In practice... they are actually kind of fun. I approve of more things to do that aren't just more combat. Doing the binocs starter quest on Coruscant I was quite tickled by the bit where you go into the cantina and have to scan one thing to find out about another thing, and then scan that thing to track back even further... okay, that must sound very weird if you haven't done that particular quest, but if you have I'm sure it makes perfect sense.

I'm not sure how well suited they are to dailies though. It's kind of fun to search for things to scan the first time around, but as far as I'm aware your objectives don't move or change, so once you know where they are it would only really be an exercise in travelling around and checking off boxes so to speak, without much variation to the task. (Then again, there is a GSI daily on Alderaan which asks you to look for a giant thranta that can spawn in different locations, and I'm not sure that's that much better either - it just means that you'll potentially do a lot of driving around for little reward.)

The seeker droids are a different story I'll admit. Their dailies sort of work the opposite way to the binocs from my experience, in so far as they can be a bit frustrating the first time around when you aren't entirely sure what you're supposed to be looking for (usually randomly spawned items on the ground), but once you know what to look for it can be quite fun to circle around the area and search for more of them to dig up.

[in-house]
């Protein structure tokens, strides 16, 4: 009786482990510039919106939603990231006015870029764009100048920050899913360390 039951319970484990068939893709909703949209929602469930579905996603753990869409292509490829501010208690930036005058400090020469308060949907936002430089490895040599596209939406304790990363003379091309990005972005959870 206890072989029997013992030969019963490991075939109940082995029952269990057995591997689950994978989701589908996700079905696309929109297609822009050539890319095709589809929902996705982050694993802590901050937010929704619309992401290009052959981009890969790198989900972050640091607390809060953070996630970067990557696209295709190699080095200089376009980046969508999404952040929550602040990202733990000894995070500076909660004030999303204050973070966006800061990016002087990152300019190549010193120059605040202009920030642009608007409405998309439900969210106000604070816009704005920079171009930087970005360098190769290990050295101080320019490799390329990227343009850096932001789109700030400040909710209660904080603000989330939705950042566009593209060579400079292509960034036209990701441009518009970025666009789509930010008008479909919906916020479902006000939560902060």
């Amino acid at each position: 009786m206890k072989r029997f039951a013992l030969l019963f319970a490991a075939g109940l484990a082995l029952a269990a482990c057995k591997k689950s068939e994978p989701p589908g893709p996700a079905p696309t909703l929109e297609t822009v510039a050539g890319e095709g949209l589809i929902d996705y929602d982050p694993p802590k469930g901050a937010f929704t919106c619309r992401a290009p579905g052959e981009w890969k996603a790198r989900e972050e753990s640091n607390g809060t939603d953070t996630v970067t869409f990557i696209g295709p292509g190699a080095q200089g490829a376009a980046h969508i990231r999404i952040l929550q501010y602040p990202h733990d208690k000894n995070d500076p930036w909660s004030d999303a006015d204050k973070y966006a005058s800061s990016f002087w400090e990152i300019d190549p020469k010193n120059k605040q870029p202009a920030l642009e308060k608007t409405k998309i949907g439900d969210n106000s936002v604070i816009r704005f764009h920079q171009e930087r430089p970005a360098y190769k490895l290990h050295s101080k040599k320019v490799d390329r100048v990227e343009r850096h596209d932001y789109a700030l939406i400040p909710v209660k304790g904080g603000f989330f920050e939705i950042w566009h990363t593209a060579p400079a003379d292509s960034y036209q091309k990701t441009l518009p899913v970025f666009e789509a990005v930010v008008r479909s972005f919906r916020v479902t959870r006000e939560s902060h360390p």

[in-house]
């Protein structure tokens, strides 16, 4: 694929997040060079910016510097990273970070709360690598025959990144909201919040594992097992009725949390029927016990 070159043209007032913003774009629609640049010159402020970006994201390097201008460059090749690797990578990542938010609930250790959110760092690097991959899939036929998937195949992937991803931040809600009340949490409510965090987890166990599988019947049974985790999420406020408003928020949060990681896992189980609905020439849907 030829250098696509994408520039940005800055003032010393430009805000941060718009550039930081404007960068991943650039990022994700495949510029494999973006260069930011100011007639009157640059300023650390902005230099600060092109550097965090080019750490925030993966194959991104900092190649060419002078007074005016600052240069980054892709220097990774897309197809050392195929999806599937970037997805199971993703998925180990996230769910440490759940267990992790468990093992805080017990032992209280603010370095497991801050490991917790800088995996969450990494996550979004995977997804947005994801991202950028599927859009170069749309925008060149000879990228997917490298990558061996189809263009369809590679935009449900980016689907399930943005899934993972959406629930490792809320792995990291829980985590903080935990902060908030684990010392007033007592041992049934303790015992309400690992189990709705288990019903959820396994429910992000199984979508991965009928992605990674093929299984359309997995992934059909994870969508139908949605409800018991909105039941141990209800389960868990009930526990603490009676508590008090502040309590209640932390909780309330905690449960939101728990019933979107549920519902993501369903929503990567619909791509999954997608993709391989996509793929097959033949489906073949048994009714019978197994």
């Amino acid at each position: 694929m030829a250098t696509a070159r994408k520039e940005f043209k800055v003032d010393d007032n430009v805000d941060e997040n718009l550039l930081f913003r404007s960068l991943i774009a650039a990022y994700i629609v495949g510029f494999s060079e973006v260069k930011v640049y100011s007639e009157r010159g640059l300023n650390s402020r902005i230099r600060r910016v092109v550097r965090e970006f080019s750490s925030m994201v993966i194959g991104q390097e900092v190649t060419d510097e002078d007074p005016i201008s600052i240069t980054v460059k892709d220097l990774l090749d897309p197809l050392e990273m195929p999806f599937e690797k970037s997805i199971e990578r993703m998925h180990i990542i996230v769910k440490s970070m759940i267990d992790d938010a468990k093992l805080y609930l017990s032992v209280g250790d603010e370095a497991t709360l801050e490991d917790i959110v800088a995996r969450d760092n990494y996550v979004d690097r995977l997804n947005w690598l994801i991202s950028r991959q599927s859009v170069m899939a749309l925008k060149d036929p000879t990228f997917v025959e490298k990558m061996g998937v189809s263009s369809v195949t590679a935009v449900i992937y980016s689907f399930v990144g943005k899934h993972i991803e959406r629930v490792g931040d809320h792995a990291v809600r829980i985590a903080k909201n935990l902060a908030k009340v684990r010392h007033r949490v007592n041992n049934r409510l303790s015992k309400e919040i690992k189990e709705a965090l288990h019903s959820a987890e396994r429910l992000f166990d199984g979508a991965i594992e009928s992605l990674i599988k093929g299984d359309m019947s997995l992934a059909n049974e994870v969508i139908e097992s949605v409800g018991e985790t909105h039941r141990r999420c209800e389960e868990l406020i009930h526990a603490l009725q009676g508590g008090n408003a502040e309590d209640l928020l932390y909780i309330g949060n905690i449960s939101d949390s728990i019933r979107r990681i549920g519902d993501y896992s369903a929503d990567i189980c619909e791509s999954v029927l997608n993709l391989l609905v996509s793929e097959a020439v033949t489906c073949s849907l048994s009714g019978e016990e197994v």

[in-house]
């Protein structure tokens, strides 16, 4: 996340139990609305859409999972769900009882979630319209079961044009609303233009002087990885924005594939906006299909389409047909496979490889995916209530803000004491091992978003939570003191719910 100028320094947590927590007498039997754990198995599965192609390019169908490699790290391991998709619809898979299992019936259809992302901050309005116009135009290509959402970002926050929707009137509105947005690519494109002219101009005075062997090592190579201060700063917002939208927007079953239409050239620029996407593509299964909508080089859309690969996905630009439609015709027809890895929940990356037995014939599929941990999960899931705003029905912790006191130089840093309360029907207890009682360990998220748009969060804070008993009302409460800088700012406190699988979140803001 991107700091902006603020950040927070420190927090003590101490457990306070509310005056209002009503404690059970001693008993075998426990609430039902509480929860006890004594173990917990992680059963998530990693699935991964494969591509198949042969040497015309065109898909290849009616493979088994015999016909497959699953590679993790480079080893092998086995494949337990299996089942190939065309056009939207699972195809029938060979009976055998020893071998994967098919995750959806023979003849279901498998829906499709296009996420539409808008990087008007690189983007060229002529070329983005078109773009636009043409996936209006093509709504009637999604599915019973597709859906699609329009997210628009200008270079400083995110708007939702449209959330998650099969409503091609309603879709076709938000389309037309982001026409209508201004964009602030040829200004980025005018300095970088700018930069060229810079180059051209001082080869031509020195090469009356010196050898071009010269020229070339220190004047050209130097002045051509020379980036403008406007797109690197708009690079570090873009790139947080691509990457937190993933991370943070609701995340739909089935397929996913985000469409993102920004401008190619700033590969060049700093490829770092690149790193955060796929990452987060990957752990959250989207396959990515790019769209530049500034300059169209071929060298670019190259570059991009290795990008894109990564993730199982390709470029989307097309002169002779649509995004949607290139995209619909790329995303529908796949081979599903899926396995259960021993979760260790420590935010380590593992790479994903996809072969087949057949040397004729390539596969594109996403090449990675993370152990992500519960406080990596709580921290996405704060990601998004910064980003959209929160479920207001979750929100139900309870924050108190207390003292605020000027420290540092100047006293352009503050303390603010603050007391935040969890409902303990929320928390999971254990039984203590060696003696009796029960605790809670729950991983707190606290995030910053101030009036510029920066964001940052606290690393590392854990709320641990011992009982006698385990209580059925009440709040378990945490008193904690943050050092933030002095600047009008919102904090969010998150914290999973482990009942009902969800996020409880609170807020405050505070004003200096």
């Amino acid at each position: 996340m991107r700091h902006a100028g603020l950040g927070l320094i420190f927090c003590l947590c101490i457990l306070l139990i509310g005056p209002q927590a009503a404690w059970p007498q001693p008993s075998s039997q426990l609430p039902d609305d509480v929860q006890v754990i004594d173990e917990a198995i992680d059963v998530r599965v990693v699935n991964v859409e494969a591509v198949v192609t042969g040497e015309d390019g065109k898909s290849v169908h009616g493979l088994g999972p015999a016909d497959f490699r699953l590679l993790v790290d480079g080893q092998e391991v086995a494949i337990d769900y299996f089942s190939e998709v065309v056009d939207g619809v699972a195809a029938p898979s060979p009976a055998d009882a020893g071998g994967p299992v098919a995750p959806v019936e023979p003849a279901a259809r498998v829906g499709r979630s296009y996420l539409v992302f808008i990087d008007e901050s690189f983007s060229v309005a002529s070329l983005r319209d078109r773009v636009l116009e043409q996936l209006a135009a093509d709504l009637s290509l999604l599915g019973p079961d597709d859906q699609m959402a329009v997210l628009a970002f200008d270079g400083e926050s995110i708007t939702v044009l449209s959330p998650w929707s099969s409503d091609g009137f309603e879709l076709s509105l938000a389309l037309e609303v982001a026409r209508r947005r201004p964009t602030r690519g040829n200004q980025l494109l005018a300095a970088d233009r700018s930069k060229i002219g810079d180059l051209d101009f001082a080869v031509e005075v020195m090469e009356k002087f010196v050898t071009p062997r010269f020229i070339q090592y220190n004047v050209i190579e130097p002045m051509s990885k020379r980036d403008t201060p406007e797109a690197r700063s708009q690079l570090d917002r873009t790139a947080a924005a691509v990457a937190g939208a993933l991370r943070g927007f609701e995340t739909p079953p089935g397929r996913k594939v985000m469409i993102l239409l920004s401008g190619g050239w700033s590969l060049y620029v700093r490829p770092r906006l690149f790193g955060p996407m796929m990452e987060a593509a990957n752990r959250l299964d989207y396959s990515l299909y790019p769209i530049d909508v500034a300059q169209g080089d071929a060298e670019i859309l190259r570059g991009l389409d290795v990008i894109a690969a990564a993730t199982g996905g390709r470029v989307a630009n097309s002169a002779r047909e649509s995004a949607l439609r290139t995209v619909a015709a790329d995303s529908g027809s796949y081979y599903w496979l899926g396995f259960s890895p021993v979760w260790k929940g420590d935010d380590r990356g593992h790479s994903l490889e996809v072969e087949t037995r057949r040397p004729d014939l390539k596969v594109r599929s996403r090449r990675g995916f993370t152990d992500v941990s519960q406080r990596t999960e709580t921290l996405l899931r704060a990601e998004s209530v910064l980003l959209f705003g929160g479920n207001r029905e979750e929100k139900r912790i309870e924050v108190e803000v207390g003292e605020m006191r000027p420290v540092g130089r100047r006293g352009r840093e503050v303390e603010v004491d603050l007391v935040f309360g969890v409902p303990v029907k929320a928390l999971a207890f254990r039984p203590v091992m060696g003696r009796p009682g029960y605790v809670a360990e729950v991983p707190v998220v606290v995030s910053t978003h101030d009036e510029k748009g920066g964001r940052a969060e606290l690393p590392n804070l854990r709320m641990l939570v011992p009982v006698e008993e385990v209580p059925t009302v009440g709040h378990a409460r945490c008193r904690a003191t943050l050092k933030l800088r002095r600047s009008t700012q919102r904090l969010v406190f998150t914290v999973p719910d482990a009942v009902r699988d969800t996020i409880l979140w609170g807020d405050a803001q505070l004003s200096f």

Possibly the most beautiful place on Makeb... and they send you there to dig up turds bark?

Also, they have a bit of open world randomness going on for them. When I first read about seeker droids, I thought that they sounded a bit like a rip-off of WoW's archaeology profession: travel to designated zones around the world, poke around on the ground a bit, pick up a predetermined number of pieces to work towards a reward. As it turns out, SWTOR's seeker droids actually work quite differently in some respects.

For one thing, you don't know where potential digs are located around the galaxy (outside of quest-specific ones) until you accidentally drive right over one and get a message that your seeker droid has detected something in the area. This means that you can't really "grind" random dig sites, but they are a nice surprise when they pop up unexpectedly as you were just on your way to your next daily quest.

They are also public and shared, so if there are other people around it's a bit of a race to get some digging in before either of you exhausts the area. I'm not entirely sure of the mechanics of this yet, but it seems that once a person finds something particularly interesting, it's broadcast as a message to everyone nearby and the dig disappears. Until then though, you can send out your droid to your heart's content and might find anything from random greys to green mods to blue armour. I'll definitely have to experiment with this some more.